My sister, reading
On a Saturday where rain was promised, we lucked out with the surprise of a beautiful beach day. It was the kind where you can see for miles and the ocean was a dark blue. As an extra treat, we spotted the spout of a migrating grey whale not far from shore. I’ve enjoyed discovering more than a few whales over the years during sojourns to the beach, and the sight of a tail, spout or big surfacing whale never fails to amaze me.
I’m with a group of family. Evening is upon us and the sun is now setting behind clouds. Coastal weather has a storm in store for us next. We’ve been staying at a beach house since Thursday, and we’ve had alternating days of good and bad weather. Yesterday was not so nice. But the views are spectacular at this rental home.
This house is remarkable because it shouldn’t be here at all. Where our bedroom window looks out over a small grassy area was sheer cliff born of erosion from a storm in 2006. The people who own this home and the next door neighbors had to enlist extraordinary efforts from excavators and civil engineers to rebuild and shore up the backs of their extremely vulnerable homes. The clock was ticking and they each spent into six figures to save the houses. Google Gleneden Beach 2006-2007 shore erosion to see the full story. We learned of it through a book the owners keep on their hutch.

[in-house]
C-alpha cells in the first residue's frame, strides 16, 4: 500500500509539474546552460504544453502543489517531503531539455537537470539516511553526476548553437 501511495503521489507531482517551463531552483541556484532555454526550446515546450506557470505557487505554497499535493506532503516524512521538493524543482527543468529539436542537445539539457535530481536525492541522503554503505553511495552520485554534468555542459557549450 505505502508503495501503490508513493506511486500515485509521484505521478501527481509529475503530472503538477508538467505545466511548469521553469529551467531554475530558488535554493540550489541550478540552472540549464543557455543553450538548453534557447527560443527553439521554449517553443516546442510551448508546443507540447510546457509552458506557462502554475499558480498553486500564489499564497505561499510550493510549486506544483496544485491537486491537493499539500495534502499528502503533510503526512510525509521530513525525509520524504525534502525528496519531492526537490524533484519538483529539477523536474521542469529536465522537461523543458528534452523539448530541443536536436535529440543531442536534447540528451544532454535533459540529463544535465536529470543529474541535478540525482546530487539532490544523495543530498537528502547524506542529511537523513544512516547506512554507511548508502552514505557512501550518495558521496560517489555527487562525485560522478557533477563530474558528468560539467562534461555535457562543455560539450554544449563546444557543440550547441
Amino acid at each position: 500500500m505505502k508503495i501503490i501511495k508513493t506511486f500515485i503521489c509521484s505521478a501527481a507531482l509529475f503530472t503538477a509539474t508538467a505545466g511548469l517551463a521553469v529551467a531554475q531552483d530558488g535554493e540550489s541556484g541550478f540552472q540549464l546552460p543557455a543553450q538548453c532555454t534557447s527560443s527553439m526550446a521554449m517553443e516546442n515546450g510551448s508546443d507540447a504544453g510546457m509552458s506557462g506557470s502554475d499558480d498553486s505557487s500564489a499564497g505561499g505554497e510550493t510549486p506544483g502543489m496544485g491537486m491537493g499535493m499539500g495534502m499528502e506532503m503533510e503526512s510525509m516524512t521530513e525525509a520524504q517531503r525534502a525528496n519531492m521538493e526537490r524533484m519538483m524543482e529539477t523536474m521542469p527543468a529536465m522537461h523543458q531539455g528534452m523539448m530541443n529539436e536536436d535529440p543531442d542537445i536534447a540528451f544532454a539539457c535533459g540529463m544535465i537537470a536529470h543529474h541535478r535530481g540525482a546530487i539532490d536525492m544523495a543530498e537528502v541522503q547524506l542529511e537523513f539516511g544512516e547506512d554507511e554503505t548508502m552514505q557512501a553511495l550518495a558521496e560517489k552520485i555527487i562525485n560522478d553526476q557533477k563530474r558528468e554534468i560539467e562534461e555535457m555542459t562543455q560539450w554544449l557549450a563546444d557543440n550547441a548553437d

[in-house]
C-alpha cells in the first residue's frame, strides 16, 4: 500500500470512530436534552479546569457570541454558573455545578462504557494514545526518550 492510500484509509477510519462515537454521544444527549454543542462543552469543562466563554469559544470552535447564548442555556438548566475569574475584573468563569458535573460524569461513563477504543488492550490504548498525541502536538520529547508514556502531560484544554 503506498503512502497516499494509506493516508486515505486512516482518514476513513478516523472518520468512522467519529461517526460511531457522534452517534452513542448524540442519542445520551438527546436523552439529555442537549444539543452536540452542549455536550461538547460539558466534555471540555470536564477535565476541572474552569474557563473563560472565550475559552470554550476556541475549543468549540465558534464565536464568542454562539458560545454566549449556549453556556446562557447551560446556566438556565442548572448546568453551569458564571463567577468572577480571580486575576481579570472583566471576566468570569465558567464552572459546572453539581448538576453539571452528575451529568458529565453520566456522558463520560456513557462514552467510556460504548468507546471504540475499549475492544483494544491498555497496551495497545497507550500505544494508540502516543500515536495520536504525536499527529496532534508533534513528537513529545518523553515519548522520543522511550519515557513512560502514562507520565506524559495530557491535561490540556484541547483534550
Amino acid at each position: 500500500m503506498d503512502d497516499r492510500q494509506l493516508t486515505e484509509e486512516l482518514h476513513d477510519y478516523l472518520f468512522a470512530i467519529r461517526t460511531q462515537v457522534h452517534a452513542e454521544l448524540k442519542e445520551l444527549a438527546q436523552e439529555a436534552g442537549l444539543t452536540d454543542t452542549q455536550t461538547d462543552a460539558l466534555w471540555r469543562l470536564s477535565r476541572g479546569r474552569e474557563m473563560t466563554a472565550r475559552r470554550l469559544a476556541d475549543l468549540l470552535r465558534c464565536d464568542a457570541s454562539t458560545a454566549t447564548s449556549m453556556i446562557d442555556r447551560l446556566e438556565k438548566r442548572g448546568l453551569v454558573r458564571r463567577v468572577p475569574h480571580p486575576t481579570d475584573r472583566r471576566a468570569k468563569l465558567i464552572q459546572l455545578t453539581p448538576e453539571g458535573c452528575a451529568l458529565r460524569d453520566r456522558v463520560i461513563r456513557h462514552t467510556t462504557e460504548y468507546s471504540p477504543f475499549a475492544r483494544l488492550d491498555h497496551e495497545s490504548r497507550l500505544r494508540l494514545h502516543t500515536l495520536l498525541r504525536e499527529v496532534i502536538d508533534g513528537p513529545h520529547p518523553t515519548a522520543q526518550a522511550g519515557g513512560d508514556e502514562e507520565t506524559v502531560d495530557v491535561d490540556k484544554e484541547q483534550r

The beach house we’re staying in is in the background with nothing left to hold it in place! (from Search engine)
The back of the rental house we are staying in. Luckily, its owners were able to afford to have it shored up.
As evening settles in, clouds thicken and fog obscures the distant ocean. I will treasure whatever view I can because I feel for these home owners. Not only did they save their houses, but they saved this stretch of the beach. Everyone can enjoy the beauty of this miracle of engineering teamwork.